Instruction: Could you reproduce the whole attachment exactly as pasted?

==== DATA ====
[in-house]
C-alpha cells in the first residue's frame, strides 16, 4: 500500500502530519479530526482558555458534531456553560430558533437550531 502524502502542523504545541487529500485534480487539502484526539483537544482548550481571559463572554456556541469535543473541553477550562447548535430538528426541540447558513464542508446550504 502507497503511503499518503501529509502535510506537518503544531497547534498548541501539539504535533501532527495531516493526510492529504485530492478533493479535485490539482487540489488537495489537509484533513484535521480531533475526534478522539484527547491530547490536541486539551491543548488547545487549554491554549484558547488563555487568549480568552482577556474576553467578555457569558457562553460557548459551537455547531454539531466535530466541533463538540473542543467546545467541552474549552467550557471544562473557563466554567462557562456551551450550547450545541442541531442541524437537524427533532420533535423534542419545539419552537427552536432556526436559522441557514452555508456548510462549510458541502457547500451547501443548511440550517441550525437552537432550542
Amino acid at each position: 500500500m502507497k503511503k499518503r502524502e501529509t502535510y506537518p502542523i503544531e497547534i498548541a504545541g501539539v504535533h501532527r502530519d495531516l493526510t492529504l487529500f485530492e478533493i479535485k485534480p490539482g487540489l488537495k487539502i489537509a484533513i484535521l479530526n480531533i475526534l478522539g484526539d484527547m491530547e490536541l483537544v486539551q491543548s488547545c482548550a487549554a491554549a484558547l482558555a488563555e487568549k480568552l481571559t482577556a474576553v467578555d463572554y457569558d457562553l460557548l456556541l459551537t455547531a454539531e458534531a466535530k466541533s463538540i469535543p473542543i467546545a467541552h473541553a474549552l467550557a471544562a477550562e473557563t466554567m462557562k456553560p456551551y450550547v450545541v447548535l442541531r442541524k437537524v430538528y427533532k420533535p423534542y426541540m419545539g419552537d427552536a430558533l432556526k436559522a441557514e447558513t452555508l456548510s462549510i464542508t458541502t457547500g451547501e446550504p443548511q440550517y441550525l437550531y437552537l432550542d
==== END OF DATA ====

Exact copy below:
[in-house]
C-alpha cells in the first residue's frame, strides 16, 4: 500500500502530519479530526482558555458534531456553560430558533437550531 502524502502542523504545541487529500485534480487539502484526539483537544482548550481571559463572554456556541469535543473541553477550562447548535430538528426541540447558513464542508446550504 502507497503511503499518503501529509502535510506537518503544531497547534498548541501539539504535533501532527495531516493526510492529504485530492478533493479535485490539482487540489488537495489537509484533513484535521480531533475526534478522539484527547491530547490536541486539551491543548488547545487549554491554549484558547488563555487568549480568552482577556474576553467578555457569558457562553460557548459551537455547531454539531466535530466541533463538540473542543467546545467541552474549552467550557471544562473557563466554567462557562456551551450550547450545541442541531442541524437537524427533532420533535423534542419545539419552537427552536432556526436559522441557514452555508456548510462549510458541502457547500451547501443548511440550517441550525437552537432550542
Amino acid at each position: 500500500m502507497k503511503k499518503r502524502e501529509t502535510y506537518p502542523i503544531e497547534i498548541a504545541g501539539v504535533h501532527r502530519d495531516l493526510t492529504l487529500f485530492e478533493i479535485k485534480p490539482g487540489l488537495k487539502i489537509a484533513i484535521l479530526n480531533i475526534l478522539g484526539d484527547m491530547e490536541l483537544v486539551q491543548s488547545c482548550a487549554a491554549a484558547l482558555a488563555e487568549k480568552l481571559t482577556a474576553v467578555d463572554y457569558d457562553l460557548l456556541l459551537t455547531a454539531e458534531a466535530k466541533s463538540i469535543p473542543i467546545a467541552h473541553a474549552l467550557a471544562a477550562e473557563t466554567m462557562k456553560p456551551y450550547v450545541v447548535l442541531r442541524k437537524v430538528y427533532k420533535p423534542y426541540m419545539g419552537d427552536a430558533l432556526k436559522a441557514e447558513t452555508l456548510s462549510i464542508t458541502t457547500g451547501e446550504p443548511q440550517y441550525l437550531y437552537l432550542d